On Thursday morning Silvia, Jo and myself (Cath) were lucky enough to join St John the Baptist and Cardiff High School on their Moroccan geography adventures. The purpose of our visit was for Silvia, to learn how to plan and organise future trips, and for Jo and myself, as Field Study Tutors, to learn about this amazing location. We haven’t been disappointed!
After an early departure from London, we were straight on the road over the dramatic High Atlas Mountains south east towards Ouarzazate, together with our experienced FST, Ian, ably supported by our excellent local guide, Moussin. This dynamic duo have operated ten tours together in Morocco, so we are all in safe hands.
Spectacular mountain roads rewarded us with fantastic views of these ancient fold mountains where the African and Eurasian plates collided (remember your plate tectonics?).
Onwards and downwards to our sand castle Ibis hotel where we were spoilt for choice with options of fish, chicken and lamb accompanied by nine thousand salads.
The call of the camel drew us towards the desert as we departed on day two, passing ever more spectacular mountain scenery; cries of ecstasy were heard from the geography crew at the front of the bus! The students were excited to be meeting their new friends; despite the experience proving more comfortable for the girls than the boys, they all enjoyed the camel train ride across the sandy desert.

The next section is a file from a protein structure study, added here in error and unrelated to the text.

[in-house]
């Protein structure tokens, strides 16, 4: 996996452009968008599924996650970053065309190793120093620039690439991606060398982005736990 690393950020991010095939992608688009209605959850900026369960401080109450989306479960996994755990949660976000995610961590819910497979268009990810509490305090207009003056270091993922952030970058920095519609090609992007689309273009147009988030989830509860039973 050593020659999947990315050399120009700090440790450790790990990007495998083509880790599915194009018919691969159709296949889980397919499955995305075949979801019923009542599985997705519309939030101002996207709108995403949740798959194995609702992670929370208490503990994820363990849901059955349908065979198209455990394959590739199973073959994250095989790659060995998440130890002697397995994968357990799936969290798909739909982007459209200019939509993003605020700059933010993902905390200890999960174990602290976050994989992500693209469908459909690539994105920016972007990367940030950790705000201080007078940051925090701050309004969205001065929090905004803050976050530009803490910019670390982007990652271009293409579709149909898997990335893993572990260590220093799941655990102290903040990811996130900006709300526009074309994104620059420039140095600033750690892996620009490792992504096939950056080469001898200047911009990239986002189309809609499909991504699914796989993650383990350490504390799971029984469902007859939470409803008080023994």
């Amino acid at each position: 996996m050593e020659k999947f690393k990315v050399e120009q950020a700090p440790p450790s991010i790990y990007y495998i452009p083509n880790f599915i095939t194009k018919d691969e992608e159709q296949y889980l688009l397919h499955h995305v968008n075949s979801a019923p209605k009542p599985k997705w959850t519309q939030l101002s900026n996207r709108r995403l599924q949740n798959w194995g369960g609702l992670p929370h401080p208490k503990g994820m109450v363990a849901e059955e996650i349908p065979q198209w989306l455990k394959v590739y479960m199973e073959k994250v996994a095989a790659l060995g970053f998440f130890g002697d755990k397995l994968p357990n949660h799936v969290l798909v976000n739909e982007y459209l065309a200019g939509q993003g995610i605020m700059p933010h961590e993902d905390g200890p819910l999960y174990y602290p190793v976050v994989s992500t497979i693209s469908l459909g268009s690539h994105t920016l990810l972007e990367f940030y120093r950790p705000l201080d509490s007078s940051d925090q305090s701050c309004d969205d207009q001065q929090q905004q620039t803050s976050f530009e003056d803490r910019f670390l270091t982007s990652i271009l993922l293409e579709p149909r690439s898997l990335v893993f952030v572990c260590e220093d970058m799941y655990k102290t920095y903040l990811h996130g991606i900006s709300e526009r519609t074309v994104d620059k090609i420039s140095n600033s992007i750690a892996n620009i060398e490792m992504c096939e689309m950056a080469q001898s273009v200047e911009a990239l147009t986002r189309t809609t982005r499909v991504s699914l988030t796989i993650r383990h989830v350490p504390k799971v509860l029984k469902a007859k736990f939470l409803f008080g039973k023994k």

We arrived at our Berber encampment in time to watch the sunset over the desert, a once in a lifetime experience. Once our tent had been allocated, Silvia (who had been dreading this day for weeks in respect of wild and ferocious desert creatures) was instantly reassured by the sight of a real bed, carpets, wall hangings and power supply. The toilet block even had spacious hot showers. Dinner was followed by Berber entertainment around the campfire under a stunning star filled sky (and I was lucky enough to see a shooting star).
Today the students rose early to witness the sunrise before breakfast and remounting our beasts for the return journey. En-route our entertaining guide Abdul showed us around his fascinating village, with its narrow alleyways winding through homes, which were partially built underground to accommodate the family above their animals. Later we had a lovely alfresco lunch stop under the palms, bougainvillea and orange trees, followed by an informative talk and stroll through the lush palmery in this oasis, contrasting markedly with the arid desert.
Off to dinner now … Look out for our next instalment…